Fix for prohibitory symbol (do not enter, stop sign) when booting into or updating macOS Mojave 10.14 beta

Over the last week, I encountered the dreaded Apple “prohibitory symbol” — do not enter sign or stop sign — twice: once when just booting into macOS Mojave 10.14 beta 4 and again when updating to macOS Mojave 10.14 beta 8. Here’s what my MacBook Pro’s screen showed me:

The is one of the symbols that users of Apple products running macOS rightfully fear. Of course, we’re talking about products like the Mac Pro, Mac mini, iMac, MacBook, MacBook Air, and MacBook Pro.

When you see the prohibitory symbol, please don’t panic. Please don’t go through any lengthy reinstalls or plunge down the troubleshooting rabbit hole before you hear me out. Apple says you should “try reinstalling macOS using macOS recovery.” Another Apple support page suggests that you “revert to a previous version of macOS if you experience trouble after installing an update” (using Time Machine). Several Apple forums advise booting from a recovery hard drive, reinstalling macOS, repairing your hard drive with Disk Utility… These are all valid solutions… ones you should only use after trying something simple first.

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Xcode 9 playground error: No such module ‘UIKit’ (or ‘AppKit’)

While creating a new Xcode playground on my MacBook Pro today, I got the most bizarre error message: “No such module ‘UIKit'”. I was using Xcode Version 9.2 (9C40b). Yes, I know there are more recent versions, but I haven’t had the need to upgrade my MacBook Pro. Parenthetically, I do have Xcode 9.4.1 (9F2000) and Xcode 10 beta 6 (10L232m) loaded on my main development machine. I’ll share the solution to this problem with you in the hopes that you, like me, will learn something new about Xcode today.

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Controlling chaos: Error checking in Swift 4 with if let, guard, and failable initializers

Swift tutorials by In this tutorial, the third in a series of tutorials, we’re going to finish the arduous topic of looking for unexpected values, events, and conditions that arise during program execution, using a technique I like to call “error checking.” Today, I’ll concentrate on nil values, optionals, optional binding, the guard statement, failable initializers, and finally, give you some advice about keeping your error checking code consistent, for example, when to use Swift “Error Handling” or when just to return true/false or use guard statements.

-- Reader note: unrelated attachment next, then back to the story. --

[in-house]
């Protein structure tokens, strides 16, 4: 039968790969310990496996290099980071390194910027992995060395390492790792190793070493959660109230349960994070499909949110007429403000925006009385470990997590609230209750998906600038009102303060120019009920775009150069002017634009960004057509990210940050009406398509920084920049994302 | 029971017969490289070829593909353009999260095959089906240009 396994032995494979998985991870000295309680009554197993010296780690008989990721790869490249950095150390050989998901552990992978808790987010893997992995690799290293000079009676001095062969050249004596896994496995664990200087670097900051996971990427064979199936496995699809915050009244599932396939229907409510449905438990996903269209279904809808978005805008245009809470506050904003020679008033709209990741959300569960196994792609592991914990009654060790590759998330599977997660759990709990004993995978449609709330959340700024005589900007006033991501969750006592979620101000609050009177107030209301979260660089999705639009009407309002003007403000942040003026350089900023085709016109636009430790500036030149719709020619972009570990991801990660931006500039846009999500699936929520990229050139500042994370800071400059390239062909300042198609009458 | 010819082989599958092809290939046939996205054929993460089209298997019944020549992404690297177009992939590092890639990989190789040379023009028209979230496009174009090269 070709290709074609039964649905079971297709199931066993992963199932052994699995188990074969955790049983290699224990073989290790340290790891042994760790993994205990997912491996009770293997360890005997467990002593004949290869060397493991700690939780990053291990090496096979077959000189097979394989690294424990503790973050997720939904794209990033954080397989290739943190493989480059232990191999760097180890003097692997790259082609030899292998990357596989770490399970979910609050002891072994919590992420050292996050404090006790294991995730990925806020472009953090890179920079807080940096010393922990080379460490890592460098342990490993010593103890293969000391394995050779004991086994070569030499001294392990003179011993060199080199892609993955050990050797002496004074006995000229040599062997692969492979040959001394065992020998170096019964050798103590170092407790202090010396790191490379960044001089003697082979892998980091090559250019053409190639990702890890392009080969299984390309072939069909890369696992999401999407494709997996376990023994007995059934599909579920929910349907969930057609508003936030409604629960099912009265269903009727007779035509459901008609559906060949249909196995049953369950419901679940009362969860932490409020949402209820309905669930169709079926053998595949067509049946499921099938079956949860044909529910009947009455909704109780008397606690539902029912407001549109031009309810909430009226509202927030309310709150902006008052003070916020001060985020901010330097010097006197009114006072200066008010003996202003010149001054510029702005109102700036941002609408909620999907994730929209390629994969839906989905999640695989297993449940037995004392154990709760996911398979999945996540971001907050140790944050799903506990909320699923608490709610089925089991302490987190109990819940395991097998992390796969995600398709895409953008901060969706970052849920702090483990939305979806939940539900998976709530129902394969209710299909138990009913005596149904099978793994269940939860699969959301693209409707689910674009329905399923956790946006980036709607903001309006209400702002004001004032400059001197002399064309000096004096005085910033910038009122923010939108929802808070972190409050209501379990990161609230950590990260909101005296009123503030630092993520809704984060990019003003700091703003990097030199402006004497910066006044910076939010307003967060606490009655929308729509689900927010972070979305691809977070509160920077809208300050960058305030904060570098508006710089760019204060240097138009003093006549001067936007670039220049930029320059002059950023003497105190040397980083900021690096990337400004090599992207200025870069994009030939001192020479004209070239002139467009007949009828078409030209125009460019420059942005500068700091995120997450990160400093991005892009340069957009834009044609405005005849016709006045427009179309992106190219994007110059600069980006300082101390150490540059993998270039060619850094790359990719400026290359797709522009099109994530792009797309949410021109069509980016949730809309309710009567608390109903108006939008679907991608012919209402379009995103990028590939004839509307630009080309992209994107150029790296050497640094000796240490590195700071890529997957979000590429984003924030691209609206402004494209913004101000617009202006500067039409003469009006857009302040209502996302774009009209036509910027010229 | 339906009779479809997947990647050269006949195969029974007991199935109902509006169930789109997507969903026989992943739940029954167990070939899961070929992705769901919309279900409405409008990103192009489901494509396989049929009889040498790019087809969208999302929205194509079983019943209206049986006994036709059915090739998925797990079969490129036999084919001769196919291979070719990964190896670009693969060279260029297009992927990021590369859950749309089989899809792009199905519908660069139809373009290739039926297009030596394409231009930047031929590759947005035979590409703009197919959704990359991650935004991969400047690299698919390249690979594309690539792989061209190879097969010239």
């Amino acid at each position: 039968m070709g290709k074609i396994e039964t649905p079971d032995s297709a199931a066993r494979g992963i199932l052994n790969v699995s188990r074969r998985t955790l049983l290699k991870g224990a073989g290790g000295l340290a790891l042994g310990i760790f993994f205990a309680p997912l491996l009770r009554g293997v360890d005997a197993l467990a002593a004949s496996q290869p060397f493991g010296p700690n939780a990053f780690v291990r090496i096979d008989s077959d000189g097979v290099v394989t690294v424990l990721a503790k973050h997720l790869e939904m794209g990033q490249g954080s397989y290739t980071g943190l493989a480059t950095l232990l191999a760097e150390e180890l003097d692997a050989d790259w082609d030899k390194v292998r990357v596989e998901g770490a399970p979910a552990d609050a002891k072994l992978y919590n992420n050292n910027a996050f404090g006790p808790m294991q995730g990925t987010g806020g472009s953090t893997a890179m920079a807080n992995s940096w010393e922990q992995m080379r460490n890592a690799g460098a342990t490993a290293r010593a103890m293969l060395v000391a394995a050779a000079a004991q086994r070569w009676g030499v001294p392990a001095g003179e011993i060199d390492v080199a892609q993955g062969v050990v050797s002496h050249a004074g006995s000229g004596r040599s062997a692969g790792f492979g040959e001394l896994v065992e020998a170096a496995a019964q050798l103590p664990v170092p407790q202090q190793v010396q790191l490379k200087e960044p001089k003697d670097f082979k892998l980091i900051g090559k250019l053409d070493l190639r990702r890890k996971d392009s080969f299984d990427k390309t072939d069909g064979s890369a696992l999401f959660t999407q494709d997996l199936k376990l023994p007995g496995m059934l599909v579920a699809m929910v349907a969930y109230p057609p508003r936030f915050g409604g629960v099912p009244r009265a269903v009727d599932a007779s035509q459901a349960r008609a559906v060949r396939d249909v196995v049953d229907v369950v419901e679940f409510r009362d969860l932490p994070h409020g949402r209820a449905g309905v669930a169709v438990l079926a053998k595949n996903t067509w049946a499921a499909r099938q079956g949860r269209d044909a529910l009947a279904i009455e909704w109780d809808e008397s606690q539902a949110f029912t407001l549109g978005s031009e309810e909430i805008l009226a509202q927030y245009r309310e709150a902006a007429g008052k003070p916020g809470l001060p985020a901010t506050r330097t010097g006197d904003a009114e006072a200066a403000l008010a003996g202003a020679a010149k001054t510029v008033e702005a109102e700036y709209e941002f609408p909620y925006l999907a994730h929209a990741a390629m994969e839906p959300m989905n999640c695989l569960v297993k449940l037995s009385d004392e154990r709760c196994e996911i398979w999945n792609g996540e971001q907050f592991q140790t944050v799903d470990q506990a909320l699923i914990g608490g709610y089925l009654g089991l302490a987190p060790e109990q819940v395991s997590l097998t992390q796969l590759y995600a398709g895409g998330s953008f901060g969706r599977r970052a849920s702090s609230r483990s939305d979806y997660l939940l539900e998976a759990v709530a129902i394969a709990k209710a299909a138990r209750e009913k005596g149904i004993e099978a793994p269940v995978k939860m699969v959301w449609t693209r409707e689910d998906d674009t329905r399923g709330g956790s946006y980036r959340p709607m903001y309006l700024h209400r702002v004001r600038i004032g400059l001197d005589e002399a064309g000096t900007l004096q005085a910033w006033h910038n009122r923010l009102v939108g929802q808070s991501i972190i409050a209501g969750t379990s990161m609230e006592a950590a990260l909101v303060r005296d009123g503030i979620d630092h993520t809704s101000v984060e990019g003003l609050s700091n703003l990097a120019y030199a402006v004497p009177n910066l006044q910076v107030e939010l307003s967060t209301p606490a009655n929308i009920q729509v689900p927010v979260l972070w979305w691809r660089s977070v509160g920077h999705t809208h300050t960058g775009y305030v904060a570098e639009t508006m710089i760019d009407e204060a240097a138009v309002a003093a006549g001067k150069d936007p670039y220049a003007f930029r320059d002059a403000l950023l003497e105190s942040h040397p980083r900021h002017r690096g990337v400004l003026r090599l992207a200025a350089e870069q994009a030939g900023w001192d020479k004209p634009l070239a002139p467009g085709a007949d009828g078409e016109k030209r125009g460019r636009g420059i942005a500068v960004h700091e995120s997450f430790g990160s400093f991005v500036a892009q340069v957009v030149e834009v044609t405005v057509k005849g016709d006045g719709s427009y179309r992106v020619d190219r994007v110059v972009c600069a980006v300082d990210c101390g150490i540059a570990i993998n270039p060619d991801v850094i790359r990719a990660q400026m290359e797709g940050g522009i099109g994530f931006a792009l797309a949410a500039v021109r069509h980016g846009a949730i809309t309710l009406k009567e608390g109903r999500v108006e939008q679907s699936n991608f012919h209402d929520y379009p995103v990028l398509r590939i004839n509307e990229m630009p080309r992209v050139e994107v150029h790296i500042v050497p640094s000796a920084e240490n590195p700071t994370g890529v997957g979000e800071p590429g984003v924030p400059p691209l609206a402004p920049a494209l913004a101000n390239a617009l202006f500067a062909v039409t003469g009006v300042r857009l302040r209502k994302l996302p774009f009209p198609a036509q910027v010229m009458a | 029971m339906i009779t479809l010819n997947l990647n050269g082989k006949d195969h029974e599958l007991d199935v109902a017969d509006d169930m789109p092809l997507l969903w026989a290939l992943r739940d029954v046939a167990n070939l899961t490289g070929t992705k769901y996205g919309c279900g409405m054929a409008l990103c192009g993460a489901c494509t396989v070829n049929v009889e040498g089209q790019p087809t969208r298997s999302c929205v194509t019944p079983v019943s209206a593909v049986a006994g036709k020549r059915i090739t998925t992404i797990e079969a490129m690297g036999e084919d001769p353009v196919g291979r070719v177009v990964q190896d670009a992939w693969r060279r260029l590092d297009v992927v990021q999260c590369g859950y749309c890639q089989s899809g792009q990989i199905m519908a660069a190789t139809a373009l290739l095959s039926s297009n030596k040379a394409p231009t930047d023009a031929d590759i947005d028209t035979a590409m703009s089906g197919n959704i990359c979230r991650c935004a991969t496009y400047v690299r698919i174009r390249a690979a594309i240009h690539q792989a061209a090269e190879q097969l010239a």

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Fixing memory leaks — strong reference cycles — in Swift 4


If you don’t understand how Swift manages memory for classes (reference types), you need to read the first article in this series, “Swift 4 memory management via ARC for reference types (classes)”. Once you understand how reference type-based memory is managed with ARC, you’ll be ready to understand how to prevent memory leaks from occurring in your app. Remember that ARC only applies to reference (class) types, not value types like struct and enum instances.


Remember how we visualized the reference count that ARC maintains on the allocated instance of reference type Widget in my introductory ARC tutorial?

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The iOS file system in-depth (and how to be the best using critical thinking)

Have you ever wondered how all those people out there figured out how to manipulate the iOS file system in their apps? For some strange reason, Apple has never provided well-organized documentation on the subject. Here’s how I feel: “Ask and simple question and get an obtuse and overly complex answer.” There are many articles and tutorials out there, including my own, showing you examples of Objective-C or Swift code for manipulating the iOS file system, and most of the code looks basically the same. Nonetheless, this code is deceivingly complex, often underestimated, and rarely well-explained or well-understood.

Where did everybody find this boilerplate code? From simple observation, I’ve found that in many cases, developers use a copy and paste methodology, i.e., look up a few keywords in a web search engine, find the code needed on sites like StackOverflow or some blog, copy it, paste it into an Xcode project, and beat on it until it works. I don’t want you to feel this way after reading my tutorials.